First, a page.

Female-honour is very different from the honour we are discussing. It is in the best interests of a society to protect its women from the brutal risks of warriorship. In a given society half the men can die in a war and in one generation it will have recovered. If half the women die that tribe will take many generations to recover. Thus it is an evolutionary advantage for a society to view men as expendable while women should be protected. Traditional honour acknowledges this fact. For example in early democracies voting conferred the obligation of military service when needed. Thus women should not have the right to vote since they should not be drafted. Women are shielded from combat roles so they are not judged as men are. I have heard the term a honour conflated with chastity and even a virtue like beauty isn’t an honest signal when you consider the use of make up. These are not the honest signals that a judgment of character can be formed from, but they are what women are traditionally valued for. This is why I think female-honour is not the same concept as what I am writing about. While women can display traits valued in a traditional honour system they are at a natural disadvantage when tested for strength, a trait needed to succeed in an honour based society. Thus it is fair to have different standards for the sexes.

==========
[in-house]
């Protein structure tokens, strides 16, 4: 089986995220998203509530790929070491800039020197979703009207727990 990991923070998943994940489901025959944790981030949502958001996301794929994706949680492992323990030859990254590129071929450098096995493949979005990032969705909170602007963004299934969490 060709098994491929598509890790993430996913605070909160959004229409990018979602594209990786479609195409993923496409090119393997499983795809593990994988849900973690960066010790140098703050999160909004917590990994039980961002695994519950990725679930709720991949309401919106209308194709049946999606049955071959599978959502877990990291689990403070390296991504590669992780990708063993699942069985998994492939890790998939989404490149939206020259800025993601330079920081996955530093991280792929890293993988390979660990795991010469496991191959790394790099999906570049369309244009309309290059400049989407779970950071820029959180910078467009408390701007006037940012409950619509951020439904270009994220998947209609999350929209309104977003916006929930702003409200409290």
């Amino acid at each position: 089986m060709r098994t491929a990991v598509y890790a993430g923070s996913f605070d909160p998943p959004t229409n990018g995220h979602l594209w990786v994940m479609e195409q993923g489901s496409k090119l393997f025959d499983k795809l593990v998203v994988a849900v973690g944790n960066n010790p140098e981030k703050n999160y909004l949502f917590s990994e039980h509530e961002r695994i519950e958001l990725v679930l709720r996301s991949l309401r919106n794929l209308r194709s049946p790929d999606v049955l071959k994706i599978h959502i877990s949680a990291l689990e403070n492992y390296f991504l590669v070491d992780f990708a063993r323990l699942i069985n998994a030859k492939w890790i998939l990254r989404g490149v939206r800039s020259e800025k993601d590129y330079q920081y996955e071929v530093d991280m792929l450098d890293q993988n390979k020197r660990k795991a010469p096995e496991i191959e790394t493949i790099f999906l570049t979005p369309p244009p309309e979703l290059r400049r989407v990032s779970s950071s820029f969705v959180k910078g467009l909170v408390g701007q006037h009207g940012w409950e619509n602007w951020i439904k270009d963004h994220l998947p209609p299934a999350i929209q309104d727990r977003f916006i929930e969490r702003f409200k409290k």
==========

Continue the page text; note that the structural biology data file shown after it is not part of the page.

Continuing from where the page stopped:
In the spirit of equality I think if a woman can meet the same standards as men she should be allowed into an honour group. However only a minority of women can meet standards meant to eliminate weak men and it should not be implied that women are expected to meet them nor should the standards be lowered. It is reasonable why a society would want to exclude women from serving as soldiers. I feel women should not be allowed into combat roles even today. Few women show a desire for combat and even fewer can meet the requirements. Consider standards for the bench press, a common measurement of upper body strength.

http://www.exrx.net/Testing/WeightLifting/BenchStandards.html

By these standards “elite” women barely make the intermediate level when tried under the standard for men. We can not expect soldiers to reach an “elite” level in power lifting and still have time to develop all the other necessary skills of war. As demonstrated by incidents such as the Kara Hultgreen tragedy women are not held to the same standard as men in practice, often due to political motivations. There is a reason all societies send out their men to fight first. A society that places its women into war will be eliminated by a society that doesn’t. Traditional honour codes exclude women for good reason.

Duels are an important part of honour cultures. Duels provide means for two parties dispute resolution without the need to refer to a neutral party and will produce a result both find agreeable. Duels will be a part of a societies when even losing a duel will be benefit your reputation. Dueling is an honest signal of courage and martial skill. Ideally duels present a threat of physical harm while being mostly non-lethal. It was a corruption of the ruling class when they thought dueling with guns was more honourable than boxing. Even a slight puncture to the abdomen is likely to be lethal via infection without modern medicine while boxing is a safe recreational sport. I think fighting with swords while wearing amour and not allowing thrusts is safe enough to be noble but using rapiers while unarmored is too deadly to be acceptable.